It seems that the more highly educated are having it especially bad during this recession. This makes it all the more shocking that a recent survey found Generation Y workers to still be expecting higher starting salaries than the previous year. According to the survey, university and polytechnic graduates wanted 3% and 10% more pay respectively.

In addition, the survey, carried out by Temasek Polytechnic and human resource consultancy company GMP Group in November and December last year, also reported that “while the younger workers felt they were putting long hours at work, their older colleagues and bosses felt they were not putting in enough”.

Are Generation Y workers being delusional about their job prospects, especially given their poorer work ethics? It seems hard to fathom how they are able to compete with harder-working and yet less demanding older workers in the jobs-scarce labour market. Let us hope that the realities of this recession can serve as a wake-up call so that the quality of our labour force is not jeopardized in the long run.

More graduates and PMETs out of jobs

16,880 workers were laid off last year, with 37% formed by professionals, managers, executives and technicians (PMETs).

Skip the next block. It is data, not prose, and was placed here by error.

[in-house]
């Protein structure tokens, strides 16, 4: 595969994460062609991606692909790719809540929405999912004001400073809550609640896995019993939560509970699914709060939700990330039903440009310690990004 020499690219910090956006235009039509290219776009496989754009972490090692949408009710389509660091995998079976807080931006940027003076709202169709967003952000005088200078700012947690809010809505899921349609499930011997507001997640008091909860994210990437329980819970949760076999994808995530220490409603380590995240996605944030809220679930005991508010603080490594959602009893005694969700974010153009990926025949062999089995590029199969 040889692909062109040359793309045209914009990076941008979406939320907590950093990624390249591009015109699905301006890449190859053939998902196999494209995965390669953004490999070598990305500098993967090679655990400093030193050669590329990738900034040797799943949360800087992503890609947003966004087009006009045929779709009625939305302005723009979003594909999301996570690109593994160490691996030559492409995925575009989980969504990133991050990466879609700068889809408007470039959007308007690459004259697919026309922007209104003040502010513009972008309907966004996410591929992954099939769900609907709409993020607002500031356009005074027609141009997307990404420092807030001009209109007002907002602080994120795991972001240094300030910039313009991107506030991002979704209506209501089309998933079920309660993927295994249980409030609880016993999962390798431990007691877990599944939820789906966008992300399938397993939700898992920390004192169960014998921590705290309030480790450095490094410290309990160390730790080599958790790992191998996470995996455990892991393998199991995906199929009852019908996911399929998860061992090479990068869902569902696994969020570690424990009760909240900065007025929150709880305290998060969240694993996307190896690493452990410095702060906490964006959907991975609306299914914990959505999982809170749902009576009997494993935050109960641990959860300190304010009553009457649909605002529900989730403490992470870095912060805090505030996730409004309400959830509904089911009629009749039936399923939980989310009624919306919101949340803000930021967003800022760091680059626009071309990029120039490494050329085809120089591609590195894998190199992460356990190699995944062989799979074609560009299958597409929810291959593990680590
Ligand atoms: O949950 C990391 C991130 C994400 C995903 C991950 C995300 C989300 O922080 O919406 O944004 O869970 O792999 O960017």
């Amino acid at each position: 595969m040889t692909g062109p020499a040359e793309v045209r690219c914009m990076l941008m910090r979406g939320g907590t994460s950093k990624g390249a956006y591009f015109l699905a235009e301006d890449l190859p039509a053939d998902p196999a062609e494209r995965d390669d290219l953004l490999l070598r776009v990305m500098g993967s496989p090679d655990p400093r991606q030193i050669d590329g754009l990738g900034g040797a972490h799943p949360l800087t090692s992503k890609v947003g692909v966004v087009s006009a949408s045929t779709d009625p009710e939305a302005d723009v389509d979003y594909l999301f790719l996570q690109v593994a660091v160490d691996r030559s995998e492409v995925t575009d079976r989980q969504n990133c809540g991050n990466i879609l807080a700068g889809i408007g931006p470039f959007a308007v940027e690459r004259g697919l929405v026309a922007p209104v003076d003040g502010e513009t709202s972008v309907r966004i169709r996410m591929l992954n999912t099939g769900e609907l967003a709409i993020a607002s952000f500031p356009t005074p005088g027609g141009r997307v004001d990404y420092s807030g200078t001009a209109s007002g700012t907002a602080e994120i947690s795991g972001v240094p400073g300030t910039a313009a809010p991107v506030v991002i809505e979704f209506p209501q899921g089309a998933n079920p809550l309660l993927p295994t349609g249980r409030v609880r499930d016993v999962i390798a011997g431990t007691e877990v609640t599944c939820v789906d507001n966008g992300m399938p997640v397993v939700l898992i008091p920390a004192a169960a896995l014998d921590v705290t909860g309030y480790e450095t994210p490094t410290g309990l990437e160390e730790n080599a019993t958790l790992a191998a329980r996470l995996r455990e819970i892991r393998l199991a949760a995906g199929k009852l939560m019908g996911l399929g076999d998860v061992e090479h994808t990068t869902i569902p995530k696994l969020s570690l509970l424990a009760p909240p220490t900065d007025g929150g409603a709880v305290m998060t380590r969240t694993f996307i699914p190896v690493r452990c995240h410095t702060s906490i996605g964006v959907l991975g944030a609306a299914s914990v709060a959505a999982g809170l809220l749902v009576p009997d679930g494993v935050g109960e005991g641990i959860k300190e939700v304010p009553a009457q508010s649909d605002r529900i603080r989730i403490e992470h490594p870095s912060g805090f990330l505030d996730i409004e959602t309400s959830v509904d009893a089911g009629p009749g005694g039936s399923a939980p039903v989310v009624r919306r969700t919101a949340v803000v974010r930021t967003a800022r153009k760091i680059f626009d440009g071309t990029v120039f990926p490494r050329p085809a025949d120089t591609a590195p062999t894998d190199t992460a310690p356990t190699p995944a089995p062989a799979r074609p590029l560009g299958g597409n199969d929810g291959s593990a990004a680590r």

According to figures released by the Ministry of Manpower, this is an increase from the 31% in 2007. Among displaced workers, PMETs also experienced the largest increase in job losses in the last quarter of 2008, from 950 in the third quarter to 3,790 in the fourth quarter.

More graduates are out of a job too, forming 21% of the unemployed in December 2008, as compared to 14% in 2007. Here are some other just-released figures that should interest you:

- As of December last year, there were about 26,000 job openings

- For every 51 job openings in December, there were 100 jobseekers

- Real earnings fell by 1.1% last year, while labour productivity dropped by 7.8%

- In December, foreigners formed 36% of the 2.95 million people working in Singapore

For more news and discussions related to the recession, visit the JobsCentral Forum: